While their rhetoric may at times suggest otherwise, both their utterances and deeds at most other times inform us in no uncertain terms that establishment Republicans believe just as strongly as Democrats in the supremacy of the federal government. After all, it is Republicans more so than anyone else who expect for our federal government to lead—always through force—not just the United States, which would be bad enough, but the planet. Although there isn’t anything remotely defensive about an interminable American project of “democratizing” the globe, so-called “defense spending,” which already consumes no small amount of all national spending, is sacrosanct for Republicans: there isn’t a single proposed cut that they won’t swiftly reject.
Even domestically, though, Republicans are no less in favor of Big Government.
Whenever Republicans are in power, they never aspire to affect any meaningful reductions in the size of government. During the 1990’s, Gingrich was in the vanguard of the much vaunted (and highly exaggerated) “Republican Revolution,” a media-hyped phenomenon whereby Republicans assumed control of both chambers of Congress for the first time in decades. As Speaker of the House of Representatives, Gingrich’s became the face of this “Revolution.” Now, as a presidential aspirant, Gingrich is busy touting his accomplishments as Speaker. He helped to “balance the budget,” create a budget surplus, and “reform” welfare, he tells us. While all of this is true, notice that Gingrich has not mentioned a single program for which he and the Republicans can be credited with slashing during their tenure in power.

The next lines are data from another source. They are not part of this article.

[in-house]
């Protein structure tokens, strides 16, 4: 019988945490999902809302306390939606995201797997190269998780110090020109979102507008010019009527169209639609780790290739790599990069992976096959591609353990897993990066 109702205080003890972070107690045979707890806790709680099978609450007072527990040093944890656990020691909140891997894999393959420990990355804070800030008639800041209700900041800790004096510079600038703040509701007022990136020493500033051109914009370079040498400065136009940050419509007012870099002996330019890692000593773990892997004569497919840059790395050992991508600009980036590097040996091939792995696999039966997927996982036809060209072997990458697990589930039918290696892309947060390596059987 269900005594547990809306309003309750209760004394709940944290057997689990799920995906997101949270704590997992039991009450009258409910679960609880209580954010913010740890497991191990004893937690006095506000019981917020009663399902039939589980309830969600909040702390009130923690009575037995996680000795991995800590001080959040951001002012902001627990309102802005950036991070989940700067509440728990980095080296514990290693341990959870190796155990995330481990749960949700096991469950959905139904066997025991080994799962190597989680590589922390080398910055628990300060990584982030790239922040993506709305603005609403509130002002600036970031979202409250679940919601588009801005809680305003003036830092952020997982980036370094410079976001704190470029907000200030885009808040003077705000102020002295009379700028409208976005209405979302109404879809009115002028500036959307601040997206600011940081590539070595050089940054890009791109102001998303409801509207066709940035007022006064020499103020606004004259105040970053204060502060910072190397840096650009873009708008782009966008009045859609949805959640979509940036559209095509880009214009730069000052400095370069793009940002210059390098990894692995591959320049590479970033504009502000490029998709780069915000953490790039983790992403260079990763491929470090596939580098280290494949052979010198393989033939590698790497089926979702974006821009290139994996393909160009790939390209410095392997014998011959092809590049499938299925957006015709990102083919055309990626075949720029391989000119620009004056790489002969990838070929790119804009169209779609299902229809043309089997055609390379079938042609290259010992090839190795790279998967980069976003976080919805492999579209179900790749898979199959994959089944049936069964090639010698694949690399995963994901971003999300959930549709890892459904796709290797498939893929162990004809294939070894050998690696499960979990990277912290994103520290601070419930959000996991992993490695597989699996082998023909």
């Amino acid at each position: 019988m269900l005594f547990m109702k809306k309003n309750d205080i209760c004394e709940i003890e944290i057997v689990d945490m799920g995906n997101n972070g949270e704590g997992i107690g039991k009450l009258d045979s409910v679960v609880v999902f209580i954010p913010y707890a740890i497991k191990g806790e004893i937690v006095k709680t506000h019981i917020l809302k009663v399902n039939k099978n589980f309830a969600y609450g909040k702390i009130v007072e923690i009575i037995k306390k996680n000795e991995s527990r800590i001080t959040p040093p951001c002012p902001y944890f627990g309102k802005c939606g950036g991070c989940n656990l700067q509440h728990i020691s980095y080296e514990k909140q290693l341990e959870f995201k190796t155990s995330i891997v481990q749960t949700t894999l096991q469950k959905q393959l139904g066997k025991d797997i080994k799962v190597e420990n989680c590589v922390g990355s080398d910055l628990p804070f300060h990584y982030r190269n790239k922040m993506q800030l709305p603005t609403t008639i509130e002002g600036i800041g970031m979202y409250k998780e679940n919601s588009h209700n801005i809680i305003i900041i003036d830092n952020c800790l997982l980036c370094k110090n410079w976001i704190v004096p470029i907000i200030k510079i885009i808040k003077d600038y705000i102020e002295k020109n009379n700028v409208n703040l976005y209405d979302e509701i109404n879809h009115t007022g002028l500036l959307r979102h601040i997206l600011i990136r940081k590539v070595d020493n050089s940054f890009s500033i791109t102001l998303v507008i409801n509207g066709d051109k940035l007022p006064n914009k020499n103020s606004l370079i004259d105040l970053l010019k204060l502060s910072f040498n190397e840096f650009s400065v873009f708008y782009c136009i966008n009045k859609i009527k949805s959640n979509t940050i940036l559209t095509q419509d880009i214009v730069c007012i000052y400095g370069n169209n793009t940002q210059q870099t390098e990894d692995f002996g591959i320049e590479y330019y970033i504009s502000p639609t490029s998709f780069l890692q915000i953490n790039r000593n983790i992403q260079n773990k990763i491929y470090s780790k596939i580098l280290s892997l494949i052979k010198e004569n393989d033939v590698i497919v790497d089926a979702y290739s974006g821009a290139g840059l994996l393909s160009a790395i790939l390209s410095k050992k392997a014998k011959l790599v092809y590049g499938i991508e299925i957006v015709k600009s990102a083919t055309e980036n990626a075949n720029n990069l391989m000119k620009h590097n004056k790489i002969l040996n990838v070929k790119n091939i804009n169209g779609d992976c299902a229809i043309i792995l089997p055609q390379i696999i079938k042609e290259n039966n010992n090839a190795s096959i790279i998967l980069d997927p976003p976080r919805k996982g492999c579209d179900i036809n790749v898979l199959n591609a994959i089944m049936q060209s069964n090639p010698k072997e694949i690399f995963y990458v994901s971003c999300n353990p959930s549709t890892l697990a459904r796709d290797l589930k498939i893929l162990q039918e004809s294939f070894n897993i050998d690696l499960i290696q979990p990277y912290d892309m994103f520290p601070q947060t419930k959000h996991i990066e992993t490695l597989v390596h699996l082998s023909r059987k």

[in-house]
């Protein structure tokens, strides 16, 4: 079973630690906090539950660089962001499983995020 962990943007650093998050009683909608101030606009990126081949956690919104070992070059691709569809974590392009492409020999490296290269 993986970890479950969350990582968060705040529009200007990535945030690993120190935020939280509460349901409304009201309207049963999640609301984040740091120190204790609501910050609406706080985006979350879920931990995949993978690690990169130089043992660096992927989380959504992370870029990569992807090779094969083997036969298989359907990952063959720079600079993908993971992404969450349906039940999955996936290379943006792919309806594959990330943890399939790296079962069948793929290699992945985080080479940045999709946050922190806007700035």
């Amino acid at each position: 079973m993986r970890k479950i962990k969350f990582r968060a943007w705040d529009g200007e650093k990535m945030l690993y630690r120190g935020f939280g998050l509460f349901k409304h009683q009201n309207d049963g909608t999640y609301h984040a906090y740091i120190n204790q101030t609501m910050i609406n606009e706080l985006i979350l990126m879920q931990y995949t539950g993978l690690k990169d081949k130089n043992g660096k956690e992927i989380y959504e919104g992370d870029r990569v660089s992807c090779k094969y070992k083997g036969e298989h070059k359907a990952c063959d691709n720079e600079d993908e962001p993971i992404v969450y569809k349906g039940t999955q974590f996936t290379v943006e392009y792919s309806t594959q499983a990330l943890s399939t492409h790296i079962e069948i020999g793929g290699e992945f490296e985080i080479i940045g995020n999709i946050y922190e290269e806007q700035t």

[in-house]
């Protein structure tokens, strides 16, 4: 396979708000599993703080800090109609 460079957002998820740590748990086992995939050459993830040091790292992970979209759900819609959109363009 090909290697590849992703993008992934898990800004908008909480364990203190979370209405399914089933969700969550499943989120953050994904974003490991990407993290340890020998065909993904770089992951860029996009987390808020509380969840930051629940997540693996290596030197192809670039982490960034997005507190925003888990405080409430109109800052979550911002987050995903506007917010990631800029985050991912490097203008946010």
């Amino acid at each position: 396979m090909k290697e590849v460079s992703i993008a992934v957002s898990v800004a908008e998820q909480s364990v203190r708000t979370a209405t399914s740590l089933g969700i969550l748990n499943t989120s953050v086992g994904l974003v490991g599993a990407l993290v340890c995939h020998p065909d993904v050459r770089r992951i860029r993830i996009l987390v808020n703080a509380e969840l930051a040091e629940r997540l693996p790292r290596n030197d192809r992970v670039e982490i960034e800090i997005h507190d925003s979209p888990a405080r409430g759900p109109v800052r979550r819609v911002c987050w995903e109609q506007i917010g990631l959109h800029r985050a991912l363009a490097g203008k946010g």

He has not mentioned a single such program because he cannot make mention of one. Nothing of this sort exists.
Nor does the fact that there was a Democratic president during the 1990’s explain away Republicans’ failure in this regard. Even when Republicans held the presidency and the Congress, they not only maintained those programs and agencies that were in place; they created policies that served to enlarge the federal government further. The “Compassionate Conservatism” of President George W. Bush is nothing other than a robust and comprehensive species of “Welfarism.” Whether it is “No Child Left Behind,” “the Home Ownership Society,” “Faith-Based Initiatives,” “Comprehensive Immigration Reform,” or any number of other policies, the Republicans under President Bush, with their “Compassionate Conservatism,” managed to grow the government at a rate that hadn’t been seen since Lyndon B. Johnson’s “Great Society.”